“Where Two or Three are Gathered” – Sermon on May 26, 2013

Scripture – John 16: 12-15 May 26, 2013

Jesus said, “I have yet many things to say to you, but you cannot bear them now. When the Spirit of truth comes, that Spirit will guide you into all the truth; for the Spirit will not speak independently, but will speak only what the Spirit hears and will declare to you the things that are to come. The Spirit will glorify me, by taking what is mine and declaring it to you. All that God has is mine; therefore I said that the Spirit will take what is mine and declare it to you.”

Sermon: Where Two or Three are Gathered

by Rev. Doreen Oughton

Today is Trinity Sunday, a day we celebrate the great mystery of three in one – Creator, Redeemer, Sustainer; Father, Son and Holy Spirit. Fun, fun and more fun. The Christian confession of God is as One, yet three separate and distinct persons, of one will, of equal standing – a model of mutuality in which each personal identity exists only in relationship. The readings for today highlight this sense of relationship. Sophia, or Divine Wisdom, talks about how she has been with the Creator, has been the delight of the Creator from the beginning of creation. Jesus talks about how everything that God has is his also, and that the Spirit will take what is theirs and declare it to us. Things pass from one to another, not down, but around. Delight, wisdom, knowledge, love – belonging to each, shared with all.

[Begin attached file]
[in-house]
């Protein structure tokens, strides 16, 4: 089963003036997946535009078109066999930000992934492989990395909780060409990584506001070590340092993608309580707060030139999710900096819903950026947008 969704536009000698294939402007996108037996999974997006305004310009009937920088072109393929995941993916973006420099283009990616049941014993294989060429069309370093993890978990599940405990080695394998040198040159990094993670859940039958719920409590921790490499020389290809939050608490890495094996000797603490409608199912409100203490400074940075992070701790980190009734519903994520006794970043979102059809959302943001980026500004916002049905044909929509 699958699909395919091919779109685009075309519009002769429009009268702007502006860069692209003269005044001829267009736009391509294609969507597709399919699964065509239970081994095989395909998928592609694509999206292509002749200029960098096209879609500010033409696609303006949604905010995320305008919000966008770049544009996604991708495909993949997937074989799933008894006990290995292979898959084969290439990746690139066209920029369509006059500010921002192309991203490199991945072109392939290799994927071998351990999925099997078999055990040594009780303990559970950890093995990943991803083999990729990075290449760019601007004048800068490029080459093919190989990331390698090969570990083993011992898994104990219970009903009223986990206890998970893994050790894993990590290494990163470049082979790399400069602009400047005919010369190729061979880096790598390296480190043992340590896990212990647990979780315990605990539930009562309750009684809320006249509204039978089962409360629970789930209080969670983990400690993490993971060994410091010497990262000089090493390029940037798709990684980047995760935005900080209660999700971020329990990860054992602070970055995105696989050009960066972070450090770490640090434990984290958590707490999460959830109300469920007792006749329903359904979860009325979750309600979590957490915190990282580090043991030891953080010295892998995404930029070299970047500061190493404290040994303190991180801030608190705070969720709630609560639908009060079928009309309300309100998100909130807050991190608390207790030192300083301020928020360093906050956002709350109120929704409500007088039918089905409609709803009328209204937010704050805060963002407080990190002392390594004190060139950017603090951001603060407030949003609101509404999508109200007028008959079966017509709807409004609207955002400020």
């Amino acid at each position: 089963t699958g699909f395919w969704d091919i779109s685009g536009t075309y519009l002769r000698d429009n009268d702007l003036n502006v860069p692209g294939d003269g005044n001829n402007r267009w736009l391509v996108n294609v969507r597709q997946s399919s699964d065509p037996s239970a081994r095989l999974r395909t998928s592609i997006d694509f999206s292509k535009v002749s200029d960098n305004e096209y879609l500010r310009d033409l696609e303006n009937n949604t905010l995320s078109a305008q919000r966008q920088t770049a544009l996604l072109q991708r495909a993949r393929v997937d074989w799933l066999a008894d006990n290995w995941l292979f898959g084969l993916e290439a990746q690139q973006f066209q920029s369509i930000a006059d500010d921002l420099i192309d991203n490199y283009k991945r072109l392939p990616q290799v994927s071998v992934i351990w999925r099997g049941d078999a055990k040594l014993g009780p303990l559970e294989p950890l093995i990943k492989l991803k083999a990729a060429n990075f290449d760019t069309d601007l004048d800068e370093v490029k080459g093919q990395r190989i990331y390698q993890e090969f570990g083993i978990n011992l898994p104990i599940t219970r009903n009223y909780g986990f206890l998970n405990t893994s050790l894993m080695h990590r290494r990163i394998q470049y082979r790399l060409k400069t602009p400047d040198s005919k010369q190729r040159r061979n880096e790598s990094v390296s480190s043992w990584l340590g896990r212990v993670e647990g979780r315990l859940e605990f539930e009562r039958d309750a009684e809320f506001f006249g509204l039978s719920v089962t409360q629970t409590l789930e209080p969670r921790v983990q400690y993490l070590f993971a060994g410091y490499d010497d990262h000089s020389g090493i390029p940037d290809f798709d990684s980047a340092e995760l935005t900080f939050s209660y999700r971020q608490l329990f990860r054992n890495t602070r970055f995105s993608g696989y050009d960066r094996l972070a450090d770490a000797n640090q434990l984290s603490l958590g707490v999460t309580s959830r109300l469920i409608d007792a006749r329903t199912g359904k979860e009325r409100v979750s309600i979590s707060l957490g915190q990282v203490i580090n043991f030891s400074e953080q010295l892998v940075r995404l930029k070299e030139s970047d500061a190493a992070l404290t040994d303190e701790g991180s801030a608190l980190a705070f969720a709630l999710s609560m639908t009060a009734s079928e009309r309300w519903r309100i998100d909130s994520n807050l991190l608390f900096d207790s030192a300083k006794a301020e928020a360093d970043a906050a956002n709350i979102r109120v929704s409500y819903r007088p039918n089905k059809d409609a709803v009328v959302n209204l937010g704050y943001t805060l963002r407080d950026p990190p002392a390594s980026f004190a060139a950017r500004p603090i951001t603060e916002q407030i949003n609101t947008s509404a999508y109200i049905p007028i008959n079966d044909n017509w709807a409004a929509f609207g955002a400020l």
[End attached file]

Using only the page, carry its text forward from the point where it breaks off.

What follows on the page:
It is a difficult concept to think through, and we are invited to appreciate the mystery of it rather than analyze it into submission to our minds. Thank goodness, because I don’t think I’d be up to the task of explaining it. And yet the idea of it, the divine truth of it is so beautiful and inspiring, it is worthwhile to try to give some expression of it. And so I will share some words or ideas of others, that may lead to an opening for you, not necessarily in understanding, but in a sense of awe, wonder, worship and gratitude.
I loved this reflection by the Rev. Charles Robertson. He says, “In John’s Gospel, we hear Jesus pray that his disciples may be one “even as the Father and I are one.” This is not the language of form and function; no, this is the language of relationship, the language of mutual devotion. We can speak of God in terms of shared love, a community in which that love is expansive and generous. It is love that cannot be self contained. It overflows from Parent to Child to Spirit and back again. The love of God, the love that IS God is like a divine Dance, a dynamic and graceful and deeply intimate movement. In this movement, the God who is “I AM” is not alone, never alone, for the very essence of God is relationship. This is far different from those mythological deities of old who were always fighting with one another, rivals and annoyances of one another. No, what we see in the Trinity is a dance of Persons who are mutually affirming, mutually caring. For the very essence of God is relationship, community, unconditional love.”
He goes on, “It is even more remarkable then that God, who in this Dance needs no other, did choose to create and redeem a people–no, even more, chose to create and redeem you, me, each and every individual we encounter–so that we might join in this Dance.”